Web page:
Captain America was released in the Arnim Zola Series of Return of Marvel Legends, which was the second line-up for the line.  It hit in the spring of 2012, about six months after Bucky had given the title of Captain America back to Steve and resumed operations as the Winter Soldier, which is about right for timing on these sorts of things, really.  The figure stands 6 1/4 inches tall and he has 32 points of articulation.  The articulation on this mold has become rather standardized and just part of the background noise these days, but it was a really great effort for the time.  Legends were still working their way out of the “twisting meat” era at the time, so having something that was not only really posable, but also didn’t have to look terrible to get there was a pretty big deal.  At this point, some of the joints are a little restricted, but even now it does still hold up alright. For the first use of the mold, it’s actually maybe a little small for Bucky as Cap, at least in the context of the line that followed.  At the time, scale was still a little all over the place, though, so it didn’t seem quite so out of place.  It certainly wasn’t a bad match from a looks standpoint, generally doing a pretty solid job of recreating Bucky Cap’s design from the comic in a spot-on fashion.  In terms of unique parts, he has a head sculpt featuring his his slightly tweaked version of the mask (notably missing the ears, as it should be), an add-on for his belt, and forearms and shins depicting his rolled up gloves and buccaneer boots.  Later figures would retool the arms and legs to have more standardized parts, though the gloves and boots would remain in service for other figures as well.  The head and belt have remained unique to this particular figure, which is sensible, given that they have more limited applications.  The do work well with the rest of the body, though the whole body has presumably designed to work as Bucky Cap first, and then retrofitted for re-use later.  Bucky Cap’s paint work is generally pretty nice.  The metallic blue fits the design perfectly, and the application’s really not bad for the time, since Hasbro was still contending with some iffy QC.  The “A” on his head is slightly off center on mine, but all things considered, it’s not too bad.  Bucky Cap was packed with a handgun and knife, both of which could be stored in his belt, as well as his shield, and one of the legs to Arnim Zola.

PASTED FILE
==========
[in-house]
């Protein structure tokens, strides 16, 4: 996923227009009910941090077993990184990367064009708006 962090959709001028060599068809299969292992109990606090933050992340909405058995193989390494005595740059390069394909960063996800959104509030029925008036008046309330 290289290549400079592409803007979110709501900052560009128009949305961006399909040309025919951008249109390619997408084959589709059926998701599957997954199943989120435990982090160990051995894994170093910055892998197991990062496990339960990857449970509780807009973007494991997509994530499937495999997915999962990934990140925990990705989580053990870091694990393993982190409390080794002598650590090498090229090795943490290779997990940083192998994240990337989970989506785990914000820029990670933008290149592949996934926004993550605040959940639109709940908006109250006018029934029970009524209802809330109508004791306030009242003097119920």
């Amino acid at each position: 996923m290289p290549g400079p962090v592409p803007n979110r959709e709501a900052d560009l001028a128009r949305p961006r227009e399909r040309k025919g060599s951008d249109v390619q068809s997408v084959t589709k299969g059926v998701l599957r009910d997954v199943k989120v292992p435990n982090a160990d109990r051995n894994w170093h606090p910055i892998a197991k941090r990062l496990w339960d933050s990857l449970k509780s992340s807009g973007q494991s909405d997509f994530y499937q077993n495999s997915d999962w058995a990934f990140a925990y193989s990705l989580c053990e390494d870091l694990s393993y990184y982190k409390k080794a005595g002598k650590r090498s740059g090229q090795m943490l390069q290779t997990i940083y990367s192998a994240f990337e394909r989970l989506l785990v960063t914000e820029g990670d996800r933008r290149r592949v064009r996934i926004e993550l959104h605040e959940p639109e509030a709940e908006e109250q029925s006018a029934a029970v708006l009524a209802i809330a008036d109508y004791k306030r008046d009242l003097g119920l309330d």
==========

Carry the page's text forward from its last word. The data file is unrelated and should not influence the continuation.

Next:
THE ME HALF OF THE EQUATION